Tullahoma is a city in Coffee and Franklin counties in the south-central part of the U.S. state of Tennessee. The population was 18,579 at the 2010 census. It is the principal city of the Tullahoma micropolitan area, which consists of Coffee, Franklin, and Moore counties and is the largest micropolitan area in Tennessee.
Tullahoma was founded in 1852 as a work camp along the new Nashville and Chattanooga Railroad. Its name is derived from the Choctaw language, and means "red rock." An alternative explanation (see Sam Davis Elliott's Soldier of Tennessee and sources cited therein) of the name is that Peter Decherd, who donated the land for the railroad right-of-way (and was therefore given the right to name two stations along the line), named one station Decherd, and the other Tulkahoma (later corrupted to Tullahoma). Tulkahoma was the name of Decherd's favorite horse, which was itself named for an Indian chief his grandfather had captured. Tullahoma shared its name with Tullahoma, Mississippi which was later changed to Grenada, MS. Grenada, MS was also founded as a railroad town.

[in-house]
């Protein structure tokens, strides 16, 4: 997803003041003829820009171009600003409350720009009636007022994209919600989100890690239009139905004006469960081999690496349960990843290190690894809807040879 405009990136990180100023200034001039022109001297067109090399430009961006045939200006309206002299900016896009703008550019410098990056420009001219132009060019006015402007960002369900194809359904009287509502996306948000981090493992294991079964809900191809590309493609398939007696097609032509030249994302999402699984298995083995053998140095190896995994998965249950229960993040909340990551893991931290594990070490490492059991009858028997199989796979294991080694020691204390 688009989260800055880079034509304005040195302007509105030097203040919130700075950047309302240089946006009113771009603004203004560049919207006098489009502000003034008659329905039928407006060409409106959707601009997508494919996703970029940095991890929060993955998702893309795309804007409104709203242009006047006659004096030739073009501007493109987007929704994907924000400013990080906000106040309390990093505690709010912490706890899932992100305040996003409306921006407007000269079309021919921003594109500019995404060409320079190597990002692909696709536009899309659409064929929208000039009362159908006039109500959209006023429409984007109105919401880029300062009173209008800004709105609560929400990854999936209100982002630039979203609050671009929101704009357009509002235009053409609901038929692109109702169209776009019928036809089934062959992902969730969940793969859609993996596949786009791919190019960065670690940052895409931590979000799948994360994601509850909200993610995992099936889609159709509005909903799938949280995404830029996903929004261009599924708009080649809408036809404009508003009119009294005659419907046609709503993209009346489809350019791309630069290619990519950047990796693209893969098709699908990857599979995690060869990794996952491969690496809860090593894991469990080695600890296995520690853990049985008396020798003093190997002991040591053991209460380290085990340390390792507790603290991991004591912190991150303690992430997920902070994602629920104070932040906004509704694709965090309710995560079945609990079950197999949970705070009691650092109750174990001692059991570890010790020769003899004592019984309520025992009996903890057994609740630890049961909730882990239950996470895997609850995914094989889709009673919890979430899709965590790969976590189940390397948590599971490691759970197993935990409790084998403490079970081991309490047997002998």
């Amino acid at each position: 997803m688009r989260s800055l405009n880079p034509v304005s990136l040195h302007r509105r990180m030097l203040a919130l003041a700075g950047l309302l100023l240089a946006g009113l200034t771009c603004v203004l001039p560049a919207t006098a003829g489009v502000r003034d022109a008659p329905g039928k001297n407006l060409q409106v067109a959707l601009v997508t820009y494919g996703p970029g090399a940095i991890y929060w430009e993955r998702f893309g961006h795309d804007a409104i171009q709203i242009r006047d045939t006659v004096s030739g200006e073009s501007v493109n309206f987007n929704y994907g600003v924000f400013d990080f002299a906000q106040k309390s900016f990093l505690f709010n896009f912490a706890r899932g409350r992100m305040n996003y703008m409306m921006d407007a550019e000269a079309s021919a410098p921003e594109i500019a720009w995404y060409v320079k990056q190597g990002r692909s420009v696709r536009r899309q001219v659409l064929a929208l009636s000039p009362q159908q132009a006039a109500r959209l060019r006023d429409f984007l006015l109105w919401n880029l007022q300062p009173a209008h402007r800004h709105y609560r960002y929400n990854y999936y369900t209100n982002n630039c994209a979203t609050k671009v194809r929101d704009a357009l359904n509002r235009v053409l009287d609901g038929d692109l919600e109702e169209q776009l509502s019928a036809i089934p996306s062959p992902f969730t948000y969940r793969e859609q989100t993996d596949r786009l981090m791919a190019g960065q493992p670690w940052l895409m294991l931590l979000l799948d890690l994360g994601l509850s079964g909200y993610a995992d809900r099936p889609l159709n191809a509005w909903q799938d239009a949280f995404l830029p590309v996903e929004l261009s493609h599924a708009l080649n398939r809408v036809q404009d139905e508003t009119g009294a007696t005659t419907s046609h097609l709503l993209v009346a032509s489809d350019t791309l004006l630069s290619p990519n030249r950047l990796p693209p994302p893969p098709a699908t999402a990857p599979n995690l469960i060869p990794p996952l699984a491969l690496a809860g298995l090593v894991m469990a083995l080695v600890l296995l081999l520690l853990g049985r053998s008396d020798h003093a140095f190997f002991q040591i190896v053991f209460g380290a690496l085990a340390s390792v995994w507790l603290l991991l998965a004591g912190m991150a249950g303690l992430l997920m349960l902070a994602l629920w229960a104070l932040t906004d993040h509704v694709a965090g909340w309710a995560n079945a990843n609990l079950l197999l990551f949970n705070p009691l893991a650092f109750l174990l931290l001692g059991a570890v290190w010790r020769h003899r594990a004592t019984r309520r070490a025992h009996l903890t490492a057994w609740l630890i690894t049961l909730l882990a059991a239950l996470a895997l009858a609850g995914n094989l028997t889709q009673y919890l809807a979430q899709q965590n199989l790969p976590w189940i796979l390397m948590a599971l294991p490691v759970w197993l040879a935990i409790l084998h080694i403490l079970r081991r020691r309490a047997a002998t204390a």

Prior to Tullahoma or the railroad, the area was settled by farmers. These farmers came mostly from Virginia and North Carolina. Early settlers were Moore, Deckerd, Anderson, Ragon, Montgomery, Ferrell, Stephenson, and Gunn. A spring known to the first settlers as Bottle Spring, and later as John Gunn's Spring is today Big Springs. This spring provided water for the steam locomotives[Historical & Biographical Sketches of Coffee County, TN].